Live chicken sales no longer welcome at farmer's market

May 8, 2011 11:42:16 AM PDT
At one San Francisco farmer's market, you can buy the usual organic produce and fresh flowers, and the not-so ordinary live chickens. For the past 20 years, Raymond Young's Poultry Company has sold hundreds each day. But at the end of the month he is no longer welcome.

The Heart of the City Farmer's Market in United Nation's plaza is kicking him out after two years of protests by activists who say the chickens were treated inhumanely. A group called LGBT Compassion not only protested, but also filed a lawsuit against the market operators.

In Defense of Animals spokesperson Hope Bohanec says the ban on the sales will save 100,000 chickens a year from a "terrifying experience."

"Overcrowded into these cages in the backs of trucks and then being shoved upside down in paper bags and being bothered in numerous imaginable ways," In Defense of Animals spokesperson Hope Bohanec said.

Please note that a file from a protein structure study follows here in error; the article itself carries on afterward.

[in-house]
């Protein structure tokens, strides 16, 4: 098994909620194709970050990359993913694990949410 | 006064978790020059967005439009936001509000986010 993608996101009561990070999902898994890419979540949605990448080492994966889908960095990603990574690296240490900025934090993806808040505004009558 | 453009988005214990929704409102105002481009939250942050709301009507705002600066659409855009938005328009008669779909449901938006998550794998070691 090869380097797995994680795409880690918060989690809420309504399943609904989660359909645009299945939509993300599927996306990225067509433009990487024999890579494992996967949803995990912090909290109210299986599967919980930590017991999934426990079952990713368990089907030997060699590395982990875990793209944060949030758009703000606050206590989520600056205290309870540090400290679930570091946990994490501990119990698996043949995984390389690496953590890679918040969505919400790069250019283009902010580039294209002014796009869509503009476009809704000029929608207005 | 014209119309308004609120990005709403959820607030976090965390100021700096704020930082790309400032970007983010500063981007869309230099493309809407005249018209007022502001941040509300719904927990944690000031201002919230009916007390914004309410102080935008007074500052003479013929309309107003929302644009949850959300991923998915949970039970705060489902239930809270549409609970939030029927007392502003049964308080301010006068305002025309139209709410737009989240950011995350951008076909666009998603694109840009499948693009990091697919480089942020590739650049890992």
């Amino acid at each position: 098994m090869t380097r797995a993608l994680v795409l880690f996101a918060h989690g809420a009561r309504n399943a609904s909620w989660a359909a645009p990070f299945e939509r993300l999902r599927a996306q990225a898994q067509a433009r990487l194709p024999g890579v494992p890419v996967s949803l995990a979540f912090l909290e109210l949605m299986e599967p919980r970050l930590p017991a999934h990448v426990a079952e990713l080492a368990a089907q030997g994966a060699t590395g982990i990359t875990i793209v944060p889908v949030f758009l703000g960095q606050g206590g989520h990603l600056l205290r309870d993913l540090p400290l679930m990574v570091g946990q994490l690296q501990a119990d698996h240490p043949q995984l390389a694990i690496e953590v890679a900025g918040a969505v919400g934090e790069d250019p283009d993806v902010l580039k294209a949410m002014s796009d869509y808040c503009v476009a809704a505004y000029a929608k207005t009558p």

Young considers the criticism an attack on Asian culture and denies the birds are mistreated.

The San Francisco Health Department says it has received complaints over the years about sanitation issues and potential health hazards, but spokesperson Lisa O'Malley tells ABC7 the last spot check in March found no problems.

Animal Care and Control issued a citation with numerous counts covering numerous birds about two years ago, but the district attorney declined to act.

Care and Control head Rebecca Katz says her investigators have gone to the market frequently to check out "lots" of complaints.

"There were times when the birds were definitely overcrowded," she said. She says some were injured and how to be euthanized.

Katz says there were also times when those conditions "didn't exist at all" and the complaints were not valid.

The activists demonstrated for two years and are now declaring victory but the Young family says the protests were an attack on their culture.

The operators of the farmer's market refused to comment for ABC7's story. Young and his daughter Christina have been told to leave by May 27. Those who want live poultry can still go to Chinatown.


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